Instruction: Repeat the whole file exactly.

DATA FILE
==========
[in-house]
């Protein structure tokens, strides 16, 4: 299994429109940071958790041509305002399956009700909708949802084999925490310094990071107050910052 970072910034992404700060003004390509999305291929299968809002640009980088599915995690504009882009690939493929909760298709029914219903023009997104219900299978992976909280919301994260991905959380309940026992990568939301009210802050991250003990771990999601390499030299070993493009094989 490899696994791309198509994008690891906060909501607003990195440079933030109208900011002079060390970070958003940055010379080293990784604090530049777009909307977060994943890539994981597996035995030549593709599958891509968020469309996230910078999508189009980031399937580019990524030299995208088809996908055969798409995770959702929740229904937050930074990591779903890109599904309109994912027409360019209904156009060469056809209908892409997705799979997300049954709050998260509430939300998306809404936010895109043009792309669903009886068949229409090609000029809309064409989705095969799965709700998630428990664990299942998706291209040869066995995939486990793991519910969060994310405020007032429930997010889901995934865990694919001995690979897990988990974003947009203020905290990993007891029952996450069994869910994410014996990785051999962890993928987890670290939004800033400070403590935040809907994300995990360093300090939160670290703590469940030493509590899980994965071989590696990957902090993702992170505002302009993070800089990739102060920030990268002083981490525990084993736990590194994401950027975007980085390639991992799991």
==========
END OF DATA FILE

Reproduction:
[in-house]
């Protein structure tokens, strides 16, 4: 299994429109940071958790041509305002399956009700909708949802084999925490310094990071107050910052 970072910034992404700060003004390509999305291929299968809002640009980088599915995690504009882009690939493929909760298709029914219903023009997104219900299978992976909280919301994260991905959380309940026992990568939301009210802050991250003990771990999601390499030299070993493009094989 490899696994791309198509994008690891906060909501607003990195440079933030109208900011002079060390970070958003940055010379080293990784604090530049777009909307977060994943890539994981597996035995030549593709599958891509968020469309996230910078999508189009980031399937580019990524030299995208088809996908055969798409995770959702929740229904937050930074990591779903890109599904309109994912027409360019209904156009060469056809209908892409997705799979997300049954709050998260509430939300998306809404936010895109043009792309669903009886068949229409090609000029809309064409989705095969799965709700998630428990664990299942998706291209040869066995995939486990793991519910969060994310405020007032429930997010889901995934865990694919001995690979897990988990974003947009203020905290990993007891029952996450069994869910994410014996990785051999962890993928987890670290939004800033400070403590935040809907994300995990360093300090939160670290703590469940030493509590899980994965071989590696990957902090993702992170505002302009993070800089990739102060920030990268002083981490525990084993736990590194994401950027975007980085390639991992799991």